SANTA MONICA, CA – Consumer Watchdog today called on Google to disclose the details of 11 crashes it has acknowledged its self-driving vehicles were involved in and released a video showing shortcomings of driverless car technology.
“Google has admitted to 11 crashes involving its robot cars, but refuses to reveal the details,” said John M. Simpson, Consumer Watchdog’s Privacy Project director. “Google is using our roads as a test track and the public has a right to know when things go wrong.”
View Consumer Watchdog’s video about the safety and privacy concerns with driverless cars here: https://www.youtube.com/watch?v=k_Gz6eSatM8&feature=youtu.be
Google’s driverless cars have been involved in crashes at about twice the rate reported by American drivers. Google says its cars have driven 1.7 million miles and been involved in 11 accidents, or 0.65 accidents per 100,000 miles driven. The National Highway Traffic Safety Administration reports 0.3 property damage accidents per 100,000 miles driven in 2013.
Consumer Watchdog learned that driverless car crash reports had been filed with the California Department of Motor Vehicles through a Public Records Act request filed in March. The DMV said the reports were confidential and would not release them. Last week Consumer Watchdog sent a letter to Google’s executives asking the company to release the reports. After an Associated Press news article Monday about the crashes, Google acknowledged that there had been 11, but still refused to release the details publicly.
Consumer Watchdog called on the DMV to require that human drivers have the ability to take over control of the robot cars if necessary. Google has announced plans for a robot car with no steering wheel, brake pedal, or accelerator.
“Driverless car technology is evolving and there are many situations Google’s robot cars cannot deal with. People need to know that,” said Simpson.
The video uses animation to visualize shortcomings in driverless car technology, including:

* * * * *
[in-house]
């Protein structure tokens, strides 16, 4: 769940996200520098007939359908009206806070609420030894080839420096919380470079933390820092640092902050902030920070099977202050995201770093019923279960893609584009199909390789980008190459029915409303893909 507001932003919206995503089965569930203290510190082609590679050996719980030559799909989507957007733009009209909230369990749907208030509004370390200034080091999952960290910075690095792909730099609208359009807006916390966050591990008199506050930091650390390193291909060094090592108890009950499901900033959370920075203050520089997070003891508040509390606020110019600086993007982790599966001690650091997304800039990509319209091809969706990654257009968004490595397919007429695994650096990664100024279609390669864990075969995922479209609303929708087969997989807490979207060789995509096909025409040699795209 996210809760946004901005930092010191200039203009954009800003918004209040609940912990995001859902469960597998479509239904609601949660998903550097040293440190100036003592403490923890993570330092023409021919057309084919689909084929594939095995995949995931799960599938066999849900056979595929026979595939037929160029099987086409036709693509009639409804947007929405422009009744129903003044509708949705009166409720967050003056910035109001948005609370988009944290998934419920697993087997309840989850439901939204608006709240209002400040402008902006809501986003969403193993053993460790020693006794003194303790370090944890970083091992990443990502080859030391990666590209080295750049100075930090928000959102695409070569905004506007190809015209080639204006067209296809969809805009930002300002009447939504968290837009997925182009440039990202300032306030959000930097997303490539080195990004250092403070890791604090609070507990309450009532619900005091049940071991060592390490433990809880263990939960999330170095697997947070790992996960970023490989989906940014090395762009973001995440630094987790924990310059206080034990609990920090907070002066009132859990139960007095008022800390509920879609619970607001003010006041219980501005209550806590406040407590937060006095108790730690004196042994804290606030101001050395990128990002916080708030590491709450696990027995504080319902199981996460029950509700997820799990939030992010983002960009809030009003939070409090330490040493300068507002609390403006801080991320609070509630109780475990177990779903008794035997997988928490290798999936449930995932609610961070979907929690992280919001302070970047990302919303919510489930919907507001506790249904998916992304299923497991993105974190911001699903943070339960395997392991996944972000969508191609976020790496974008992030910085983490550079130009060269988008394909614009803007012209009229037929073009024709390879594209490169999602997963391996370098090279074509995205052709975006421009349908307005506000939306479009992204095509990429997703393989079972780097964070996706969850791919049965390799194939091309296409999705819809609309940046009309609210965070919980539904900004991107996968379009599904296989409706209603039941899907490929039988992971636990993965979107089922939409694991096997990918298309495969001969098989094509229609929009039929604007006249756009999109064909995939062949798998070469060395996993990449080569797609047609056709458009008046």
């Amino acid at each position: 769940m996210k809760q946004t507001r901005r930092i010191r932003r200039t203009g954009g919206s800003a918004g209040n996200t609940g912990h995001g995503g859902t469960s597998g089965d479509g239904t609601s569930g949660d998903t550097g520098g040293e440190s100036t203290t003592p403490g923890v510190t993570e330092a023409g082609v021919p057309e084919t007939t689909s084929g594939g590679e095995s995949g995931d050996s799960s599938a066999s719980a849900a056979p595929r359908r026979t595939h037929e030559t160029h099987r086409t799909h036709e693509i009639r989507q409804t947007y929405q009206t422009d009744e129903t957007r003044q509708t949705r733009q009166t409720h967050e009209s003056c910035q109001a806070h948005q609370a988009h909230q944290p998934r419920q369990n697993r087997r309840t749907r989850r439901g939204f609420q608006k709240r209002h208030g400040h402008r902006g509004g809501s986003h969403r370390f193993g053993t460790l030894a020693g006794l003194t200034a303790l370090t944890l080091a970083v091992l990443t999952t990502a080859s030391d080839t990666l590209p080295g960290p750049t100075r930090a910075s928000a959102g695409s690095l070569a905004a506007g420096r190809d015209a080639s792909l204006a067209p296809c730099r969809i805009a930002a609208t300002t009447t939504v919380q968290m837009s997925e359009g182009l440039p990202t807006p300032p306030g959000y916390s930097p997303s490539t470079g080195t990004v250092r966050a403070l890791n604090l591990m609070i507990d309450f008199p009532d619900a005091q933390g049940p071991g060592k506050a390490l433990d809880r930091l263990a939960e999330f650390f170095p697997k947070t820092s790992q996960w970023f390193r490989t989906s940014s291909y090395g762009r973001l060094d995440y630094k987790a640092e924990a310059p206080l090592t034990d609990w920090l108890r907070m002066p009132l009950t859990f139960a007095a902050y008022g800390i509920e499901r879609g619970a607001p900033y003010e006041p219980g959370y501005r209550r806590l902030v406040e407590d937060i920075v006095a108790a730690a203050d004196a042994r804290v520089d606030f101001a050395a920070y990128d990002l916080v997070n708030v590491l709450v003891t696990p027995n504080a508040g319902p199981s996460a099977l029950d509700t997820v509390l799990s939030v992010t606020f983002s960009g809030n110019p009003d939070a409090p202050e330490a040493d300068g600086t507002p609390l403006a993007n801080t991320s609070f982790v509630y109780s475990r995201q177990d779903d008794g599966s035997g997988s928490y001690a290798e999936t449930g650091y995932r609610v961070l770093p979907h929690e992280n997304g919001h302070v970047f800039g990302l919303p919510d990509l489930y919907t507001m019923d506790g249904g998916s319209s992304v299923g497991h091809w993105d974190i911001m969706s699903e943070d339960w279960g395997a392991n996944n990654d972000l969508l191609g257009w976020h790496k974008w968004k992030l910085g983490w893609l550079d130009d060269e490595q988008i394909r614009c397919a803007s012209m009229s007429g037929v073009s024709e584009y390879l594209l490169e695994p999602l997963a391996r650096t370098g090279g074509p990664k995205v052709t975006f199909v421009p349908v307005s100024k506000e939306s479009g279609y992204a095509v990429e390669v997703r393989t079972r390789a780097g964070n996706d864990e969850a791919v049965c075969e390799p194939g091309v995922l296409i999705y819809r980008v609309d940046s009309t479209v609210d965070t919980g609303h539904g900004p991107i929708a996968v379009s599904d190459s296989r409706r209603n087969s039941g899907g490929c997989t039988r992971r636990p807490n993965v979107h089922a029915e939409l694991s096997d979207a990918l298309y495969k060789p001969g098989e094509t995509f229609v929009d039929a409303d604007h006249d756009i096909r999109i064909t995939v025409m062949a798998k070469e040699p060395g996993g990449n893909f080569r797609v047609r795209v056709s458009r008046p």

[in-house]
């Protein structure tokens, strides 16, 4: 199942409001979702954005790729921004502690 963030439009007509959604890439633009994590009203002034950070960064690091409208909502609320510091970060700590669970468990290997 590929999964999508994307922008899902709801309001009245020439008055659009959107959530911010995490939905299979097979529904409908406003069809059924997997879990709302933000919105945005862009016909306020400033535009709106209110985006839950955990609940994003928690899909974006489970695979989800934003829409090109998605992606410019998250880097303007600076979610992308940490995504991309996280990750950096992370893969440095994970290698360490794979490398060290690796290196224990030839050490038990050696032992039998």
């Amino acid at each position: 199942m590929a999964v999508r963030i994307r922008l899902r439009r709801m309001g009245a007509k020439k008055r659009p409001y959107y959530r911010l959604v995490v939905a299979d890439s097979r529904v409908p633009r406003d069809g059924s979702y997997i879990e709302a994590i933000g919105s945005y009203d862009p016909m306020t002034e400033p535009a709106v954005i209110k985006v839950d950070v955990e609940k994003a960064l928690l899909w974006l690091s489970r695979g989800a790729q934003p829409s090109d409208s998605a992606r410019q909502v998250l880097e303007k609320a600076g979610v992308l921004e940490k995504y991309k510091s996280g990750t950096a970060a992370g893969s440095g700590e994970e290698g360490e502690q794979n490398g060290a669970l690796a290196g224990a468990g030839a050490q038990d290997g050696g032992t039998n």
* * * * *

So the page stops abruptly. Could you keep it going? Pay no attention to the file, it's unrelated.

— Weather. Heavy precipitation interferes with the vehicle’s sensors and they don’t work in the snow, nor in heavy rain.
— Human hand signals. The robot cars can’t interact reliably with hand signals given by the human driver of another vehicle, or a policeman using only hand signals to direct traffic.
— Sunshine. If the sun is behind a traffic light, it can interfere with the driverless car’s ability to determine the traffic light’s color.
— Changing road conditions. The sensors don’t recognize large potholes and would not detect an open manhole. If a traffic light were installed overnight as in the case of a road construction site, the car’s driverless navigation system would not expect it.
— Pre-mapped roads. Google’s robot cars rely on detailed sensor mapping of routes before the robot car hits the road. If a Google driverless car tried a route that had not been specially mapped, probably even a large parking lot, it wouldn’t know what to do.
“There are just too many variables on the actual roads. If it’s not on the map, the robot car might not see it,” said Consumer Watchdog president Jamie Court in the video.
Google’s driverless car also threatens consumer privacy, said Consumer Watchdog. The vehicles will collect massive amounts of data about where we go, what we do, and the people around us, yet no rules prevent Google or other corporations from using that information for purposes other than driving the car.
The DMV is drafting regulations that would govern the public use of driverless cars.
Read Consumer Watchdog’s letter to the DMV calling for safety and privacy standards for driverless cars: http://www.consumerwatchdog.org/resources/ltrdmvshiomoto031915.pdf
Read Consumer Watchdog’s letter to Google executives calling on them to reveal the crash details: http://www.consumerwatchdog.org/resources/ltrpage050415.pdf